Healthcare in a Minute – February 2017

By George W. Chapman

Most Trusted Profession

For the 15th year in a row, nurses are the No. 1 most trusted professionals, according to Gallup’s annual poll that ranks the honesty and ethical standards of various professionals. Healthcare providers took four of the top five spots. Following nurses are: No. 2 pharmacists, No. 3 physicians, No. 4 engineers, No. 5 dentists. Also ranking high were teachers and police officers.

2016: Some Good Health News

Colon cancer, dementia and heart disease started declining in developed countries. Since 1990, the number of women dying due to pregnancy or childbirth has declined by half. Public smoking bans have improved health in 21 countries and the number of US smokers has declines by 8.6 million since 2005. Harvard scientists are honing in on an antibiotic discovery that could help remedy the growing antibiotic resistance crisis. Homelessness has decreased in the US by 35 percent over the last 10 years. Teenage pregnancies have declined in the US for the 24th year in a row. Large oil spills declined from an average of 25 per year in the 1970s to just two a year now. Charitable donations were at an all-time high, again led by Warren Buffet at $2.9 billion and Bill Gates at $5 billion.

Hospital Mergers

In recent months, both the Federal Trade Commission and the Department of Justice have increasingly intervened to thwart or block hospital mergers. While one can only speculate what President Trump will do, there is a history of support for antitrust enforcement in healthcare from both parties. The fear is that mergers have tended to drive up costs whether in the same or separate markets. A potential merger between Catholic Health Initiatives and Dignity Health this year would create the nation’s largest system by revenue. The number of Catholic-owned or affiliated hospitals has grown by 22 percent since 2001, resulting in control of 17 percent of acute care beds in the US.

States Ranked by Health

United Health Foundation just released its America’s Health Rankings. It takes into consideration 34 measures of behaviors, community, environment, policies and clinical data like smoking, obesity, substance abuse, cardiovascular disease, etc. The five healthiest states are: No. 1 Hawaii, (five years in a row) No. 2 Massachusetts, No. 3 Connecticut, No. 4 Minnesota, No. 5 Vermont. The five unhealthiest states are: No. 50 Mississippi, No. 49 Louisiana, No. 48 Arkansas, No. 47 Alabama, No. 46 Oklahoma. It should be noted four of the five worst states are in the southeast. NYS ranked No. 13.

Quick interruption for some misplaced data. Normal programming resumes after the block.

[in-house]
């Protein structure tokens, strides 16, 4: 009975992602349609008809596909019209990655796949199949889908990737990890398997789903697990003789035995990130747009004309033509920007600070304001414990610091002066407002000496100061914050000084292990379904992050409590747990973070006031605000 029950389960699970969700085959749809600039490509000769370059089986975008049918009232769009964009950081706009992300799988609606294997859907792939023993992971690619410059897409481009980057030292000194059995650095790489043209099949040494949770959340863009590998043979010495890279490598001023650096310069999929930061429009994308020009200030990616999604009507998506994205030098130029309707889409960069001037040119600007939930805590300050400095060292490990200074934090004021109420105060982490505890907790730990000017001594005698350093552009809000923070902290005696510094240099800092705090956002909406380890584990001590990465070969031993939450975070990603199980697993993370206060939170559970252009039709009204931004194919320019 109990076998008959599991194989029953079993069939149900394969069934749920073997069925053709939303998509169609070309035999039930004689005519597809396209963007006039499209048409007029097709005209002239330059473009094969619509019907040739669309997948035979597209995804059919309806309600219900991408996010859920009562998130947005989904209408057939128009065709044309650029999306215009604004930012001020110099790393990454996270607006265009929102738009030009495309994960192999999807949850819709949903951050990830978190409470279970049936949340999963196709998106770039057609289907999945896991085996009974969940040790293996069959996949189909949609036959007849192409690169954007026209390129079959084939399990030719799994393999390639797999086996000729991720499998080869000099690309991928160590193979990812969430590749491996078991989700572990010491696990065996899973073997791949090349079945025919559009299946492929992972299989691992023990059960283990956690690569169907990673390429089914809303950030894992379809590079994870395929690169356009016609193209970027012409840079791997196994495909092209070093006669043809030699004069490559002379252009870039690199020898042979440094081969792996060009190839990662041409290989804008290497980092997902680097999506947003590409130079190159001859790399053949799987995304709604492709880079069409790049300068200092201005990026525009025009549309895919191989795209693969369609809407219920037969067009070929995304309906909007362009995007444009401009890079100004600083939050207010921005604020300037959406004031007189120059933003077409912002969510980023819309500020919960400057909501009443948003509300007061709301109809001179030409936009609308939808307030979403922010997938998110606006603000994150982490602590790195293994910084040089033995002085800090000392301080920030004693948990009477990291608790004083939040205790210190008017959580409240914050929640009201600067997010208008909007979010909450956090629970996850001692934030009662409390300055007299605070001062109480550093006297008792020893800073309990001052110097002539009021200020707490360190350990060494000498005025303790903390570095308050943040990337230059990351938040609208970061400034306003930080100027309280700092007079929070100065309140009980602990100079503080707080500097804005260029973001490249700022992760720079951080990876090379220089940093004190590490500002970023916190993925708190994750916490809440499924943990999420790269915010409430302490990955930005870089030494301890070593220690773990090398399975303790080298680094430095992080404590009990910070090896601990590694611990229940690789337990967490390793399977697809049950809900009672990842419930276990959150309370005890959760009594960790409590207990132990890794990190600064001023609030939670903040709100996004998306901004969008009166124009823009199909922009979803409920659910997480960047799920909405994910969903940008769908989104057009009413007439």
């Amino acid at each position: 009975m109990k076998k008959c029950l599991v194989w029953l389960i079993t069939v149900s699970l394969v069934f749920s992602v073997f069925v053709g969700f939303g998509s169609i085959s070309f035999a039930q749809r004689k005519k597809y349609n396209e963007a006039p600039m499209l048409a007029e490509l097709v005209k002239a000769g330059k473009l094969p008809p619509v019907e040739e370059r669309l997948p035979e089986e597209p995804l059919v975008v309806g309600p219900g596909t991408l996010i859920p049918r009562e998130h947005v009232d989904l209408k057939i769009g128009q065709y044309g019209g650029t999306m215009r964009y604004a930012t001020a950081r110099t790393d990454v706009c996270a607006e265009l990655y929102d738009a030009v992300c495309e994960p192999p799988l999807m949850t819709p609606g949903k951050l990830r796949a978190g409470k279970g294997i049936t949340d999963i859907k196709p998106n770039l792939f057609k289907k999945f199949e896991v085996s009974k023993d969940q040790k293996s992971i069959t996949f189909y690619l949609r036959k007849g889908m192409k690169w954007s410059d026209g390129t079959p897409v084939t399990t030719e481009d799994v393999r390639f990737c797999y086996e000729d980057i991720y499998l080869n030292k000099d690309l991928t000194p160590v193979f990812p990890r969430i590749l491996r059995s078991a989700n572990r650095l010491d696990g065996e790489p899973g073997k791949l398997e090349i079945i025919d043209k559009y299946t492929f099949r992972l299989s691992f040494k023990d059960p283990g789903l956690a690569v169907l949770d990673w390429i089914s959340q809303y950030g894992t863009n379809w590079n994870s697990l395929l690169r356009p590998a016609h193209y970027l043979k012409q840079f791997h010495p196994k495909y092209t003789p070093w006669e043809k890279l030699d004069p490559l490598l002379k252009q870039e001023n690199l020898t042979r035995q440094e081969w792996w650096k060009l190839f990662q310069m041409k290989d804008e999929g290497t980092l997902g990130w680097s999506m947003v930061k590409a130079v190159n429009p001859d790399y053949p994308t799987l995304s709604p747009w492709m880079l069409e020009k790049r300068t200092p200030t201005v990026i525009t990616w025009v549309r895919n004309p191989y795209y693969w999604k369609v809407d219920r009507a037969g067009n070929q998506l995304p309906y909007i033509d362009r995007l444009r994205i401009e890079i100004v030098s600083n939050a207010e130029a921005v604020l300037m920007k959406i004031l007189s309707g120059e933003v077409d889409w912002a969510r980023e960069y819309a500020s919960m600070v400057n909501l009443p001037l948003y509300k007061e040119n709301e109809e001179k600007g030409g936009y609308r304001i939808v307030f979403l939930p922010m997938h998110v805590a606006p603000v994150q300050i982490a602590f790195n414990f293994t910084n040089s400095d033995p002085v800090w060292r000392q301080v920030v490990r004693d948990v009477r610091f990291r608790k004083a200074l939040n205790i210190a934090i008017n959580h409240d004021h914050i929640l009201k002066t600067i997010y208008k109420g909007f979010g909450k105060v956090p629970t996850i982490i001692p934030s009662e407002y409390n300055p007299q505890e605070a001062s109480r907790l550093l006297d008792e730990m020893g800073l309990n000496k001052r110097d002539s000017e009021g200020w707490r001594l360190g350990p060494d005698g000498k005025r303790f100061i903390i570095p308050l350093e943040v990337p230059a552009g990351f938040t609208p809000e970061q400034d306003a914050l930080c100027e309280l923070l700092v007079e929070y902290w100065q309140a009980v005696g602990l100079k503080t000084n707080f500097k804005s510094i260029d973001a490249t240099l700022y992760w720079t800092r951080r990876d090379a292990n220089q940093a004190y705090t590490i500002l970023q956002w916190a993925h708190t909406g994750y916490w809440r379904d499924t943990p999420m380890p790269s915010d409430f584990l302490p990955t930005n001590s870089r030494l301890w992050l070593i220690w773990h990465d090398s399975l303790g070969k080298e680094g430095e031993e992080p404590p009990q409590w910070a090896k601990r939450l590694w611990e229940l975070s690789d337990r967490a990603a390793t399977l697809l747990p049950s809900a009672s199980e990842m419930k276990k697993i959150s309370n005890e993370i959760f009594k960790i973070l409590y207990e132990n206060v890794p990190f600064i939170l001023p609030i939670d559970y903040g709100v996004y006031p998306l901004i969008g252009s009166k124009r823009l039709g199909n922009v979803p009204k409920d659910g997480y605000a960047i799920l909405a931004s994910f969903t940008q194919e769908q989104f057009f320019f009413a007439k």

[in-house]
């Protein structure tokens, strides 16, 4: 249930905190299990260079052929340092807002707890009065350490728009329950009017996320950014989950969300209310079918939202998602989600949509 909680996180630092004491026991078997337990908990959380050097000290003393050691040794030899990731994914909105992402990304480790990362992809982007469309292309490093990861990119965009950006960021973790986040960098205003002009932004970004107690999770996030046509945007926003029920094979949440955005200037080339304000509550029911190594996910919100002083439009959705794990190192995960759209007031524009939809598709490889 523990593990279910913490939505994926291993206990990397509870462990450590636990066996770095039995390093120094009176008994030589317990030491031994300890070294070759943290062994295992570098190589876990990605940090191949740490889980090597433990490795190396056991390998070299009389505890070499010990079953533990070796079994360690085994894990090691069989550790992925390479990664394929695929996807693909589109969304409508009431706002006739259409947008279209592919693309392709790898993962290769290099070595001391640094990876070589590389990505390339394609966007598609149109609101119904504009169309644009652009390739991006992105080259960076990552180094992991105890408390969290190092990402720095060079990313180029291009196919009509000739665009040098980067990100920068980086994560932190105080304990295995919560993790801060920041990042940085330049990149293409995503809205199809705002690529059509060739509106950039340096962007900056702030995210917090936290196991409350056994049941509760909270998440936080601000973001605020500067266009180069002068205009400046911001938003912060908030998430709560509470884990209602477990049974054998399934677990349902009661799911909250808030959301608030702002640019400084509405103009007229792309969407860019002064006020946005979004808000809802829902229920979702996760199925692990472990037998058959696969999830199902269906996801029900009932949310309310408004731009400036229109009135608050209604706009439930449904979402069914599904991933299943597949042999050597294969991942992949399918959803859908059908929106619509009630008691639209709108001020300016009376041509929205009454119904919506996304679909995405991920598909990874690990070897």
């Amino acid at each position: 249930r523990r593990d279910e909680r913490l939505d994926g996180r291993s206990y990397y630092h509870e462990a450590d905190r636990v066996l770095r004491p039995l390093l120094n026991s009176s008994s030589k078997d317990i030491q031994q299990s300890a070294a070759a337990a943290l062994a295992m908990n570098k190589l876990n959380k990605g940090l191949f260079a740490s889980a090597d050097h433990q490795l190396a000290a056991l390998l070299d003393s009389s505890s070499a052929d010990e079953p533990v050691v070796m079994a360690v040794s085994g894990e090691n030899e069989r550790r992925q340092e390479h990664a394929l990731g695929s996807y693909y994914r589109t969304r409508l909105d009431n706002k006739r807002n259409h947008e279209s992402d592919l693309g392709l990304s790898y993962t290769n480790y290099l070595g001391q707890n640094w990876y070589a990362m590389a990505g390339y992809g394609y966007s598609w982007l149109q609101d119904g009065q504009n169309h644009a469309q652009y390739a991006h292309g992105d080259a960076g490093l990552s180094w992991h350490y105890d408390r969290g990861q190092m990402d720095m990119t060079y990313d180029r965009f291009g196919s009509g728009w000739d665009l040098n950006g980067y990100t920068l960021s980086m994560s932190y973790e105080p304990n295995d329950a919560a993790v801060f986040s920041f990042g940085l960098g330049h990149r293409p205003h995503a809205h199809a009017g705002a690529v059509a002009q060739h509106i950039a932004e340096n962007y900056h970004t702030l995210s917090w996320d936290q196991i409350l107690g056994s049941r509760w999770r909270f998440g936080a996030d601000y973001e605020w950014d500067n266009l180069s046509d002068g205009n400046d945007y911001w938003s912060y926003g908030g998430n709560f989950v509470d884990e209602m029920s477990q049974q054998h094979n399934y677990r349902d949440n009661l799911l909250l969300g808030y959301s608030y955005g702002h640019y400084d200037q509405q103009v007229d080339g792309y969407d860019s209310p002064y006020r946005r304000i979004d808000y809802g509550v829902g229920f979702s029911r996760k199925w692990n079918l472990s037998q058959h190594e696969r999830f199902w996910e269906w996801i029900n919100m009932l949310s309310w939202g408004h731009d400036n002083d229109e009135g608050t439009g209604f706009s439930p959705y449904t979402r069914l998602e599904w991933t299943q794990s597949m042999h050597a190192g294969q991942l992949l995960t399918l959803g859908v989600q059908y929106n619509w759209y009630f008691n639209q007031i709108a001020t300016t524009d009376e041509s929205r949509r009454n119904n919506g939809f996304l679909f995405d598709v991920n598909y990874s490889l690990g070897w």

Choose Hospital Wisely

A study published in the academic journal “Public Library of Science” (PLOS One) found that patients cared for in the “worst” hospitals were three times more likely to die and 13 times more likely to have complications than if cared for in one of the “best” hospitals. 22 million admissions were studied, using 24 measures of medical outcomes. Researchers found significant differences among hospitals. Under terms of the agreement, in order to get hospitals to participate, the identity of the hospitals were kept confidential. In general, hospitals that treated high volumes of certain conditions fared better than those with low volumes. Most patients have little information about the differences between hospitals. The study raised the obvious question of why don’t we have broader outcomes measurement and transparency around performance available to the public.

Cost of Drugs for Seniors

The AARP Public Policy Institute reports that the price of drugs used most commonly by seniors rose more than 130 times the rate of inflation between 2006 and 2015. The average senior takes four or five different drugs every month which comes to about $26,000 annually if taking only brand name drugs. The median annual income for seniors is about $24,000. While Medicare covers some of the cost through part D, these price increases drive up Medicare premiums and the senior’s copays. Many believe congress should use the purchasing power of Medicare and Medicaid to negotiate drug prices with big pharma in order to contain spiraling drug costs.

Ontario, Canada, Healthcare

Bill 41, or The Patients First Act, is creating more controversy than our ACA because it impacts all citizens. Proponents argue it will streamline and integrate healthcare. Opponents argue it does nothing to help over-worked physicians and reduce waitlists for services (it can be several months to two years to see some specialists) and only serves to add to the already expensive and redundant bureaucracy. Unlike the US, Canada actually has “unemployed” physicians. The government controls access and expenses by restricting the number of physicians available in each of the provinces. Many of the “unemployed” physicians end up working here in the US. Once there is an “opening,” many return to Canada. On the flip side, compared to the US, the cost of care in Ontario is relatively cheap. We average about $10,000 per person in the US. The budget for 14 million people in Ontario is $50 billion. That comes to just $3,571 per person. While we are spending way too much, and with modest results, it seems that Ontario can afford to put some more physicians to work which would take some pressure off current providers and reduce the ridiculous wait lists for care. Physicians in Ontario have dubbed the bill “Bureaucracy First, Patients Last Act.”

George W. Chapman is a healthcare consultant who works with hospitals and medical groups. He operates GW Chapman Consulting based in Syracuse. Email him at